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Automotive

The UK is the third largest car producer in Europe, and has the highest levels of productivity of all major European automotive manufacturers.

 

In 2017, UK turnover in the Automotive sector exceeded £82 billion and exports totalled £44 billion, with more than 1.6 million cars built and £3.65 billion invested in R&D. Over 160,000 people are employed in automotive manufacturing in vehicle plants and the components’ supply chain.

 

As part of its Industrial Strategy, the UK Government recently announced an Automotive Sector Deal, building on the partnership between the Government and industry that has been in place since the Automotive Council was established in 2009.

 

It ensures that the UK continues to reap the benefits from the transition to zero-emission vehicles by developing the cost-competitive, innovative supply chain needed to secure inward investment.

Hear from the CEO of Aston Martin, Andy Palmer, talk about the opportunities that are available within the UK Automotive industry. Discover more at Invest in Great.

BMW Mini

The Automotive sector in the Thames Valley is strengthened by the BMW Mini plant. Manufactured to individual customer specifications, hundreds of MINIs leave the assembly line daily, shipped to more than 110 countries around the world.

 

Three UK plants have played major roles in the production of the MINI – Plant Hams Hall makes the engines and Plant Swindon produces body pressings and sub-assemblies. They are then bought together at Plant Oxford where body shell production, paint and final assembly takes place.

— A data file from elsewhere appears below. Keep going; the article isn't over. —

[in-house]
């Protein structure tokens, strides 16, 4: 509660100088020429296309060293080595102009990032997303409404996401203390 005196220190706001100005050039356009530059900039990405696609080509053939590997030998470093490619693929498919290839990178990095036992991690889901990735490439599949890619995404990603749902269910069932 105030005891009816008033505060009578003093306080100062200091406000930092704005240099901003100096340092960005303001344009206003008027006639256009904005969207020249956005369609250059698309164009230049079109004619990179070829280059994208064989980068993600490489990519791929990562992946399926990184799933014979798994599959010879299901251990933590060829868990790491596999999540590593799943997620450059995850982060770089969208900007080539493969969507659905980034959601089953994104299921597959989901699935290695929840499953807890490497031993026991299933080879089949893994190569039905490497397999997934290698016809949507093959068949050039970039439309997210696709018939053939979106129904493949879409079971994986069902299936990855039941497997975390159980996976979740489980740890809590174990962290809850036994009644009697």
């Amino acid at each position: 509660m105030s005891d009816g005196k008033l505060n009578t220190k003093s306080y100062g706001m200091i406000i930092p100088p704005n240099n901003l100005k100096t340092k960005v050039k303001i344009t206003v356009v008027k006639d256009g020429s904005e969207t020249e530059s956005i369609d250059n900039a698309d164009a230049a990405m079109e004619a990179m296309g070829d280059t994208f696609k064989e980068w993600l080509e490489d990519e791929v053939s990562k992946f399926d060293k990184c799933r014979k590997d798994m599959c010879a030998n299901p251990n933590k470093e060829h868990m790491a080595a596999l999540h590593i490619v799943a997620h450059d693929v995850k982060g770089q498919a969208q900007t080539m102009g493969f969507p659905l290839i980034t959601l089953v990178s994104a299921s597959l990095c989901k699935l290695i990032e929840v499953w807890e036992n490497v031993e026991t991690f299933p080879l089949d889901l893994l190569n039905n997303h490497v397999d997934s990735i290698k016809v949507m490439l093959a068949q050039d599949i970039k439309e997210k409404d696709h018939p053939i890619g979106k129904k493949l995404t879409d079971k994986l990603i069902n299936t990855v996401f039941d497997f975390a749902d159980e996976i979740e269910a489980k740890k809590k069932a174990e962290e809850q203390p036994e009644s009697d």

Whilst more than 2.5 million cars have been made at Plant Oxford since production of the new MINI started in 2001, the plant’s heritage goes back much further than that. The site has a 100 years of automotive manufacturing history.

Diamond Synchrotron 

To keep ahead of the competition, the automotive industry must identify and realise innovative research developments in chemistry, materials science and engineering. A deep understanding of fundamental processes such as catalysis and detailed knowledge of material properties on the molecular scale is vital.

 

Automotive research in the UK is therefore further strengthened by access to the Thames Valley’s Diamond Synchrotron.

Oxbotica

Software for autonomous vehicles is a critical part on the automotive sector in the 21st century with Oxbotica leading the world in this field.

 

A company spun out from the University of Oxford in 2014 to develop a ‘brain’ for driverless cars has since won a Financial Times ArcelorMittal Boldness in Business Award, and were supported by Innovate UK.

 

Oxbotica’s system uses cameras and lasers to precisely pinpoint on a map, regardless of weather and lighting conditions, without using GPS.  It uses a complement of sensors and algorithms to identify and track pedestrians, cars and other obstacles in the environment, transporting users safely to their destination.

YASA Motors

Oxford Brookes University has considerable expertise in fuel efficiency and low emission engines. Indeed, their expertise is put to good use is a collaborative R&D project with YASA Motors, which enabled them to prepare for mass production in a market that is predicted to be worth £15bn by 2020.

 

YASA manufactures a highly differentiated advanced axial flux motor and generator based on its proprietary Yokeless and Segmented Armature (YASA™) technology. For a given power and torque requirement, it can deliver a significantly smaller and lighter electric motor than any other competing technology. Due to its exceptionally high utilisation of magnetic material the technology has an inherently lower cost than competitor motors.

 

The high-performance YASA motors and generators are suitable for range of markets and applications excelling in the toughest environments where weight and space are critical for the end-user.